Vegan Gluten Free Sourdough Bread Without Dutch Oven
You dont need to invest in a dutch oven to make this gluten free sourdough bread. And even if you have one I dont recommend using it, because the dough is not stiff enough to hold its shape without walls of a loaf pan. The walls keep the rising upwards and not on the sides.
The best thing I found for easier gluten free sourdough bread baking is this adjustable oval baking frame or tin without a base. It has no bottom so its easy to remove while baking. And since it extends in and out easily it works well for any bread size if you decide to bake a larger loaf than anticipated.
Another great option is a high wall non-stick loaf tin, you dont even need parchment paper for this.
Picking Your Flour Blend
These are the flours I use most for my gluten-free sourdough bread! I switch these up often, and I recommend you experiment with them as well, taking notes to see which combinations you prefer. Ill go into a bit more detail about this in the recipe itself.
You can also use other flours, like buckwheat flour, teff flour, oat flour, and Im sure others I havent mentioned! Ive yet to experiment adequately with these to be able to speak to them, but I will update this post as I know more about those flours and how they perform within this recipe.
What Size Should Your Starter Be Kept At
The size you keep your gluten-free sourdough starter at isn’t terribly important. This recipe suggests feeding the starter at a ratio of 40g starter: 40g flour: 40g water. Therefore your mother starter will be kept at a weight of about 120-130g .
We keep the amount of starter low as gluten-free flours are expensive and there is a lot of discard in maintaining a larger starter. Plus a fairly newish starter takes a couple of good feeds before it is ready to start baking and you don’t want to be feeding it a mound of flour every time.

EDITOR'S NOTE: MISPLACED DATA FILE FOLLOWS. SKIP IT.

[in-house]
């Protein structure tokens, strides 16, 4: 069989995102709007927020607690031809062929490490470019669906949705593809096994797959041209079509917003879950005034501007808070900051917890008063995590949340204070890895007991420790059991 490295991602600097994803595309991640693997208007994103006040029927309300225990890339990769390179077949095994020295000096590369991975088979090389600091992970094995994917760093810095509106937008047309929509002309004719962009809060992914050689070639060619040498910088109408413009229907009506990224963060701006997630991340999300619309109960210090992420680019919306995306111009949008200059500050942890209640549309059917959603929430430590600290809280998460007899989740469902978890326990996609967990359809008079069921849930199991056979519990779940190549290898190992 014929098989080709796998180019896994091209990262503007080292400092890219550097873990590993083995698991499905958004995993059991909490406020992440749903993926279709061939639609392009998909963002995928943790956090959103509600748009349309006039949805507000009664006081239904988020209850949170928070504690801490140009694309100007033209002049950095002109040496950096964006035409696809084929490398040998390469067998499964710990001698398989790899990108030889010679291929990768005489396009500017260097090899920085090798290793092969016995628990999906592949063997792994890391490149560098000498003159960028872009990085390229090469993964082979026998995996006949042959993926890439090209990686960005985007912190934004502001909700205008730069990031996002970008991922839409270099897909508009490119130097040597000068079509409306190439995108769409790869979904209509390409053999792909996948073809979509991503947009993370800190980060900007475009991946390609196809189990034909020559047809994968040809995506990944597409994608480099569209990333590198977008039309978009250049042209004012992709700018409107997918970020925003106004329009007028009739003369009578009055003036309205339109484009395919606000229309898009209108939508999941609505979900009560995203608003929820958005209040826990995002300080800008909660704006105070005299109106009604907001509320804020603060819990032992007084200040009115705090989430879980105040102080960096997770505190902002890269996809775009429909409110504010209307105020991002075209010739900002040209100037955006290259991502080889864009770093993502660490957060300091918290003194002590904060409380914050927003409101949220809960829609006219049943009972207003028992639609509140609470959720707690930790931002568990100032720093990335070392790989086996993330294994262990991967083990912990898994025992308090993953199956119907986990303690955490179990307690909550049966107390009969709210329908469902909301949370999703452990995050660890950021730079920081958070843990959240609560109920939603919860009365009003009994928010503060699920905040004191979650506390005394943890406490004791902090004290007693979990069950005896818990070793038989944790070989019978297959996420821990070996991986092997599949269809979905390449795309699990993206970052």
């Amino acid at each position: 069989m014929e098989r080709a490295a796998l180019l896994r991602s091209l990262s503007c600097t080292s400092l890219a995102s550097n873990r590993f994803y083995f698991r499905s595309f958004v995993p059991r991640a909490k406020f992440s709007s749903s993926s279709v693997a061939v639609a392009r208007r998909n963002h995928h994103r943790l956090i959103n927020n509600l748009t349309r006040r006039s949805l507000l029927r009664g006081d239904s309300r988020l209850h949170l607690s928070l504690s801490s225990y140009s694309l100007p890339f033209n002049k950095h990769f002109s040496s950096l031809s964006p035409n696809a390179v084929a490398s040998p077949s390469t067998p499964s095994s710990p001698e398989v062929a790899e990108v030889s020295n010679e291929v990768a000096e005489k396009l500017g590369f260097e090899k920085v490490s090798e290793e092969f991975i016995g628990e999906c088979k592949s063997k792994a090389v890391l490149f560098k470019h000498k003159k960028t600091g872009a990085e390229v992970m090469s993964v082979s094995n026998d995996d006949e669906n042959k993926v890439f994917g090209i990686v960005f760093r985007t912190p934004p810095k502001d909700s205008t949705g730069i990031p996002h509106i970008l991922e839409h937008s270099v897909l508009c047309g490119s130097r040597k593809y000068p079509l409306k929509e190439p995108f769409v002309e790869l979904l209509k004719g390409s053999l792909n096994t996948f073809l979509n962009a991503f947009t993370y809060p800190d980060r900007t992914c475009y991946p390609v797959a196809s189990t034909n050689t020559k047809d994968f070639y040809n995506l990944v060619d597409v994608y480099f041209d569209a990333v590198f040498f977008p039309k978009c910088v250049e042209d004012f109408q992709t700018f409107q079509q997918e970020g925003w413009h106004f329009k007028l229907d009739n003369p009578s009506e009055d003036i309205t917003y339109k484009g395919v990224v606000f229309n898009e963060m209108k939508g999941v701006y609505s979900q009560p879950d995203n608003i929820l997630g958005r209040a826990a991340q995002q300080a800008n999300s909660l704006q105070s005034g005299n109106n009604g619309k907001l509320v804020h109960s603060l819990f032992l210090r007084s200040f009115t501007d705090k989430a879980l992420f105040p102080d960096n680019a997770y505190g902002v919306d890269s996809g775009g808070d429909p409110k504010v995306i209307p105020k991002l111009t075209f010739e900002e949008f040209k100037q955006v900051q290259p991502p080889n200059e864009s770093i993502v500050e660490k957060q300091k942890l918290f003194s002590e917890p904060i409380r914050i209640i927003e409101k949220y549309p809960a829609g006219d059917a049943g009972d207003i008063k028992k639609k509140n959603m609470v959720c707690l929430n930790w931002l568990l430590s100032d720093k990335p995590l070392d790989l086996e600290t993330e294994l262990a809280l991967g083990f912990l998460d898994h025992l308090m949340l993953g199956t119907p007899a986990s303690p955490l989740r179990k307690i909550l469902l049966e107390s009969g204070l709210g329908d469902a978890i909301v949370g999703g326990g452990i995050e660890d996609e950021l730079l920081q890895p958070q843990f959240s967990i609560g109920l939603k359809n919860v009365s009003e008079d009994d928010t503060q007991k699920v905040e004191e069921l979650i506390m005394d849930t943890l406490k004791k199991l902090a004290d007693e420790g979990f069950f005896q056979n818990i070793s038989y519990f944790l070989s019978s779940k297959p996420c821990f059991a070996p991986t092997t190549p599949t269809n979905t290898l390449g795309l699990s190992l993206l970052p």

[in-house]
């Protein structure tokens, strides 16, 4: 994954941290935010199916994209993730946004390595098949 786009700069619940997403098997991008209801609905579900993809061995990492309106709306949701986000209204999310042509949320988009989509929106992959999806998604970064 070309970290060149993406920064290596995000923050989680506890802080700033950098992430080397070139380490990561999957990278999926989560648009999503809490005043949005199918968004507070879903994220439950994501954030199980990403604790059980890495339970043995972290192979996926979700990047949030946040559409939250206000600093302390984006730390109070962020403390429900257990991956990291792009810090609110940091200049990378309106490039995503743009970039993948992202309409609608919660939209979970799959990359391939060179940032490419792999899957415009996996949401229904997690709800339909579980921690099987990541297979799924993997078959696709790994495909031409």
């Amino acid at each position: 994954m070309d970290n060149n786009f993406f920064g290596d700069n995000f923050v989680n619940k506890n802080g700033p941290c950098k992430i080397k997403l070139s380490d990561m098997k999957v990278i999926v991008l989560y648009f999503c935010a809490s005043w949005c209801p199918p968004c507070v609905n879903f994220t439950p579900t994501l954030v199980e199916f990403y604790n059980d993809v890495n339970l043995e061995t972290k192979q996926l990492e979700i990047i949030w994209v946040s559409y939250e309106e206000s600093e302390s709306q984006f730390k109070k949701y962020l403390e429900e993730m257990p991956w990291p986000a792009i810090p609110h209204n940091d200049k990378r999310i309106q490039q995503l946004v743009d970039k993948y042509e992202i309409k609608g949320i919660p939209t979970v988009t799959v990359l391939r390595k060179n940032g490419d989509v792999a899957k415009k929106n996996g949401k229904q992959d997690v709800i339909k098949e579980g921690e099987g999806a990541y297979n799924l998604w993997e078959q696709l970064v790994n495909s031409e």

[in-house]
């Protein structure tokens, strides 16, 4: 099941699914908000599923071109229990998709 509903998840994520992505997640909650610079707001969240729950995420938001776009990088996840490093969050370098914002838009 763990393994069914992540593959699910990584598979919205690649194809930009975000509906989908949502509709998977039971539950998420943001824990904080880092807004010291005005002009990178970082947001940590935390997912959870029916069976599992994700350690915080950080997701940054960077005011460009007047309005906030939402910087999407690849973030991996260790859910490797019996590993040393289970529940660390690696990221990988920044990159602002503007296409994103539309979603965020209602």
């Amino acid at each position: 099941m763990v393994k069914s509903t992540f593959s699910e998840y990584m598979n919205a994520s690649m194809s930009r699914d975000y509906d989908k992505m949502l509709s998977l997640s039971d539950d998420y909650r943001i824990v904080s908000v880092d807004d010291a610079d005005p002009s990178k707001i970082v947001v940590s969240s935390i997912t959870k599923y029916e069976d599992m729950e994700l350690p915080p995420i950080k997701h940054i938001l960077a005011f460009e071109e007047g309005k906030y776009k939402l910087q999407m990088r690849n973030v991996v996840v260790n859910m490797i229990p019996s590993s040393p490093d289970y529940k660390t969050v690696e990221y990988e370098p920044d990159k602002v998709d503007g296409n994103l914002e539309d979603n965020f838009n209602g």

Sourdough recipes can require anything from between 50g-250g starter per recipe, therefore when you want to bake with it you might need to feed your starter with more flour + water to increase the weight and make enough suitable for your recipe
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Can You Make Gluten
Yes, you can make gluten-free sourdough starter. In fact, the process, like other gluten-free baking, is relatively simple and very similar to making a traditional sourdough starter. The way you make a starter is quite easy. Basically, you stir the gluten free flour with water in a jar, cover it, and allow it to sit at room temperature for a day before feeding it with more water and flour.
The wild yeast and bacteria in the environment cause the starter to develop over time. Then, that process is continued until the starter doubles in size and is active enough to use in your bread recipes. You can find my Gluten-Free Sourdough Starter recipe here, which you can make before preparing this sourdough bread recipe.
Step 6 Bake The Bread
Transfer your dough onto a sheet of baking paper, dust off the excess flour to avoid burning, and score your bread as you like. Then transfer the dough with the baking paper into the hot dutch oven. Be careful not to touch it with bare hands!
Place your bread into the oven, lower the temperature to 450F/230C and let it bake for 40 minutes. After that take off the lid, lower the temperature to 425F/215C and bake for additional 40 minutes.